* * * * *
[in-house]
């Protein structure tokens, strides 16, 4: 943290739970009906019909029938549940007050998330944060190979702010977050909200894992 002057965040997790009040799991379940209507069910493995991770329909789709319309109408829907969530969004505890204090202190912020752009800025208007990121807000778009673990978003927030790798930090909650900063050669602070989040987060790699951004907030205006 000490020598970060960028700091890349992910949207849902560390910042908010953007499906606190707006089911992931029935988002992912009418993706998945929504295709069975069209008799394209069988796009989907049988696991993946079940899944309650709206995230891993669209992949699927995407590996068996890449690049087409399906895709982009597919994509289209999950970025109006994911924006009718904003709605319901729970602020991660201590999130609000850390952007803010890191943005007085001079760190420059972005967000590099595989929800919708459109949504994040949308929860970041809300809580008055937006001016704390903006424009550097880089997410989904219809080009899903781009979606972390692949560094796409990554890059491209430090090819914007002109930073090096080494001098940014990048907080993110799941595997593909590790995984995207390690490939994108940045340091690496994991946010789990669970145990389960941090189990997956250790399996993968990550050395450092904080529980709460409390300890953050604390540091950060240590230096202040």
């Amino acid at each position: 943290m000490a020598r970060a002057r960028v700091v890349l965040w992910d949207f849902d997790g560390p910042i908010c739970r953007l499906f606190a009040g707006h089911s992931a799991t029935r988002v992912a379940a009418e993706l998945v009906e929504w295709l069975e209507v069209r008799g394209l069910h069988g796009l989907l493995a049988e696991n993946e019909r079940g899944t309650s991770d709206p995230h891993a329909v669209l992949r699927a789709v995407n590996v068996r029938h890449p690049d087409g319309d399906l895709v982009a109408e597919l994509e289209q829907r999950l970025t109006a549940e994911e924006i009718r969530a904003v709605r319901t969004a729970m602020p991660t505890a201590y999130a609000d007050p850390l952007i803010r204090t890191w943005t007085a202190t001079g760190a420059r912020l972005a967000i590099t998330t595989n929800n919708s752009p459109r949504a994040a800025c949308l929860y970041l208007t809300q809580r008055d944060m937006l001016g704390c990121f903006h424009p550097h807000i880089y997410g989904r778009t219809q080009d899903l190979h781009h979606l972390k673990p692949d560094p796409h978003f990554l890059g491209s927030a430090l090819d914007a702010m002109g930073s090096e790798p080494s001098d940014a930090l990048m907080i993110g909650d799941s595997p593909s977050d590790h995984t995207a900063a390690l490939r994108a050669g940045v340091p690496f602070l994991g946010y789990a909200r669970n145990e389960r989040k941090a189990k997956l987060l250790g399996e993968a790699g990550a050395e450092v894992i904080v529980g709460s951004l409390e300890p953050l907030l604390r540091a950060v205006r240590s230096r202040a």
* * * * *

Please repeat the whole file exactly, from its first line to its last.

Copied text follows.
[in-house]
């Protein structure tokens, strides 16, 4: 943290739970009906019909029938549940007050998330944060190979702010977050909200894992 002057965040997790009040799991379940209507069910493995991770329909789709319309109408829907969530969004505890204090202190912020752009800025208007990121807000778009673990978003927030790798930090909650900063050669602070989040987060790699951004907030205006 000490020598970060960028700091890349992910949207849902560390910042908010953007499906606190707006089911992931029935988002992912009418993706998945929504295709069975069209008799394209069988796009989907049988696991993946079940899944309650709206995230891993669209992949699927995407590996068996890449690049087409399906895709982009597919994509289209999950970025109006994911924006009718904003709605319901729970602020991660201590999130609000850390952007803010890191943005007085001079760190420059972005967000590099595989929800919708459109949504994040949308929860970041809300809580008055937006001016704390903006424009550097880089997410989904219809080009899903781009979606972390692949560094796409990554890059491209430090090819914007002109930073090096080494001098940014990048907080993110799941595997593909590790995984995207390690490939994108940045340091690496994991946010789990669970145990389960941090189990997956250790399996993968990550050395450092904080529980709460409390300890953050604390540091950060240590230096202040």
């Amino acid at each position: 943290m000490a020598r970060a002057r960028v700091v890349l965040w992910d949207f849902d997790g560390p910042i908010c739970r953007l499906f606190a009040g707006h089911s992931a799991t029935r988002v992912a379940a009418e993706l998945v009906e929504w295709l069975e209507v069209r008799g394209l069910h069988g796009l989907l493995a049988e696991n993946e019909r079940g899944t309650s991770d709206p995230h891993a329909v669209l992949r699927a789709v995407n590996v068996r029938h890449p690049d087409g319309d399906l895709v982009a109408e597919l994509e289209q829907r999950l970025t109006a549940e994911e924006i009718r969530a904003v709605r319901t969004a729970m602020p991660t505890a201590y999130a609000d007050p850390l952007i803010r204090t890191w943005t007085a202190t001079g760190a420059r912020l972005a967000i590099t998330t595989n929800n919708s752009p459109r949504a994040a800025c949308l929860y970041l208007t809300q809580r008055d944060m937006l001016g704390c990121f903006h424009p550097h807000i880089y997410g989904r778009t219809q080009d899903l190979h781009h979606l972390k673990p692949d560094p796409h978003f990554l890059g491209s927030a430090l090819d914007a702010m002109g930073s090096e790798p080494s001098d940014a930090l990048m907080i993110g909650d799941s595997p593909s977050d590790h995984t995207a900063a390690l490939r994108a050669g940045v340091p690496f602070l994991g946010y789990a909200r669970n145990e389960r989040k941090a189990k997956l987060l250790g399996e993968a790699g990550a050395e450092v894992i904080v529980g709460s951004l409390e300890p953050l907030l604390r540091a950060v205006r240590s230096r202040a």